Alongside the nostalgia, they gave us a string of new characters as well – and I think that, given how good a job they did developing them, that they didn’t waste too much time on nostalgia.
I’m excited to learn more about Finn – it’s rare that we’ve gotten to see a non-Jedi kicking butt and using lightsabers and handling spacecraft quite that well or quite that quickly. There’s the Force there, I figure.
And Kylo Ren, with his rage. I’ve heard some of the most equivocation on this character – from him being an annoying emo character, to him being the most powerful Force user we’ve ever seen. More than anything, I think it’s right to say that he has a lot of potential – still young, still developing as a character. Darth Vader was a monolith, already solidly himself. It took a whole lot to make him change at all.
Something big happened in Kylo Ren’s past, too, to change him from young Ben into the force of malevolence he is now…
But taking the cake is our hero, Rey. I’ve heard the statement that she might just be the best heroine in a movie… and I certainly don’t have the argument against it. Competent, smart, acrobatic, resourceful… and mighty with the Force. I’m fully and completely excited for more of her backstory, her training, her future hero-ing.
Who are her parents? In fact, this is something I saw before we saw the movie that I thought was a spoiler – but it wasn’t. Speculation, that she’s Luke’s daughter. Which is grounded in the movie, for sure, but still just speculation. So hey, maybe we’re getting a second movie “I am your father” moment…
A Bridge Too Far
Or perhaps, a rainbow bridge too far. A wormhole too far? A Death Star too far.
There was one scene that, for me, really pulled me out of my suspension of disbelief. I mean, it’s Star Wars, there’s plenty of fiction in there – though I have argued before that it’s Fantasy and not Science Fiction. And saying “it’s The Force” excuses a lot of sins – it’s the thinly defined magic system of the Fantasy. Indeed, I loved Rey working on practicing it, and even more Kylo Ren saying the longer she gets to do so, the better she will do with it and the harder their job becomes.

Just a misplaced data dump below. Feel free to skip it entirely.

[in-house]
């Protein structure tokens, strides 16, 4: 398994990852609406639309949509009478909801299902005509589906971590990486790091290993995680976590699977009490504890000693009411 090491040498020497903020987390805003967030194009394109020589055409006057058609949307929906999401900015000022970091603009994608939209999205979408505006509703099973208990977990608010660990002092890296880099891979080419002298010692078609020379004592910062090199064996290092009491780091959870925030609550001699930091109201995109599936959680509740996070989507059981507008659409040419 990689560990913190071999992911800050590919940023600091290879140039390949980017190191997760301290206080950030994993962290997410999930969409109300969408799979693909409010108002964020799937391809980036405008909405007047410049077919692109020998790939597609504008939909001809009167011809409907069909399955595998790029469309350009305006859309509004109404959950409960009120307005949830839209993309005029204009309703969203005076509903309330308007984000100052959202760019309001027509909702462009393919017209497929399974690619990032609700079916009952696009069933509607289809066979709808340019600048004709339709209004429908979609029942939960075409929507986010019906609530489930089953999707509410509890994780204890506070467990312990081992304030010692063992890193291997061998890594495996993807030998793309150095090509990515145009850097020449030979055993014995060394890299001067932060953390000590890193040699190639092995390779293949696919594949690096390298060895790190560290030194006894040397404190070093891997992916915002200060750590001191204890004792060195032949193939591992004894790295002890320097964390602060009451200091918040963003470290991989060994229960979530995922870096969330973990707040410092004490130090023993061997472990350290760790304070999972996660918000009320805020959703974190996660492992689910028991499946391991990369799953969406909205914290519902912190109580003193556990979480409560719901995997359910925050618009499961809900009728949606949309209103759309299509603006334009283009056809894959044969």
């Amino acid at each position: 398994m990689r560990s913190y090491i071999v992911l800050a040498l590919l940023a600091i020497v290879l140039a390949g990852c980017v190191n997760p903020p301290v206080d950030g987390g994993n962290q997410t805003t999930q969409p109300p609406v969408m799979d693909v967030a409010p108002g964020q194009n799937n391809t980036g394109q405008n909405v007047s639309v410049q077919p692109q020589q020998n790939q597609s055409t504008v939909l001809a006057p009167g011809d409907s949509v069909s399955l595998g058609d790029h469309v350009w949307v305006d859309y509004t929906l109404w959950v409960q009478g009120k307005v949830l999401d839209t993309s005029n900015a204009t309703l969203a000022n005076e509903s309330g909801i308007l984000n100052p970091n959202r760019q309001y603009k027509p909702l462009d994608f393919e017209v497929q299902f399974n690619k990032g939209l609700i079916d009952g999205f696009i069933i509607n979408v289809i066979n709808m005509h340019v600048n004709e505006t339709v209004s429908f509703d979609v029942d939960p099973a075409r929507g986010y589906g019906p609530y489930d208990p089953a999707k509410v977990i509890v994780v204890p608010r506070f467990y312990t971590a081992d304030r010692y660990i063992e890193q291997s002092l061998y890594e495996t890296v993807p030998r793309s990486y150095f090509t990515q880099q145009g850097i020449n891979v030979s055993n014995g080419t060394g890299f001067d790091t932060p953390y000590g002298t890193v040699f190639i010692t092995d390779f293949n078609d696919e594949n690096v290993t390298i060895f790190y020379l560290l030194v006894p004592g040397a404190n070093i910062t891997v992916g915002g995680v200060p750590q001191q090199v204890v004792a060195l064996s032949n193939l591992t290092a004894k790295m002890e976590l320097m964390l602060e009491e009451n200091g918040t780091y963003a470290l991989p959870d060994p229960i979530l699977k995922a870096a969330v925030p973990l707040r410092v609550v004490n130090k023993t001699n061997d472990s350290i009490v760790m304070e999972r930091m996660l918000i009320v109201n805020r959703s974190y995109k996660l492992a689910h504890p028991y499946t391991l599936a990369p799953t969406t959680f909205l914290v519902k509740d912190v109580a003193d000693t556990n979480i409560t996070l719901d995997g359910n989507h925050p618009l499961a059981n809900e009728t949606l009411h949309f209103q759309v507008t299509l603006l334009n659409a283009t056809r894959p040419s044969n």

No, it’s something related to science that bothers me with this one. It’s the giant space shotgun of a planet-sized Death Star. And it’s not its existence – okay, fine, build it. And it’s not it draining the sun for power – though a Dyson Sphere might have been more science fiction… It’s not even it shooting faster than the speed of light, which they explained away by saying it uses hyperspace technology.
Nope, it’s when they shot it – faster than light, shooting across a galaxy far far away. And it hit moments later, because sure. And then…
Then the Rebellion saw it. As it happened. Live. In the sky. From another part of the galaxy.
Really? That’s not how the speed of light works.
And sadly, it didn’t serve the plot, either. There are any number of ways you could have conveyed this information to the Rebellion. A fighter pilot gets away. Leia has a Force vision of it. Broken-up broadcast as it hits. And you could still show the audience, exactly like they did – it’s not like we knew any of the people in the Republic, but we got to see them die. But there’s no reason Leia had to be able to look up at the sky and see them get shot. That’s just horrible, stupid science. It’s still the thing that bugs me about this movie.
So wait, when can I see this again?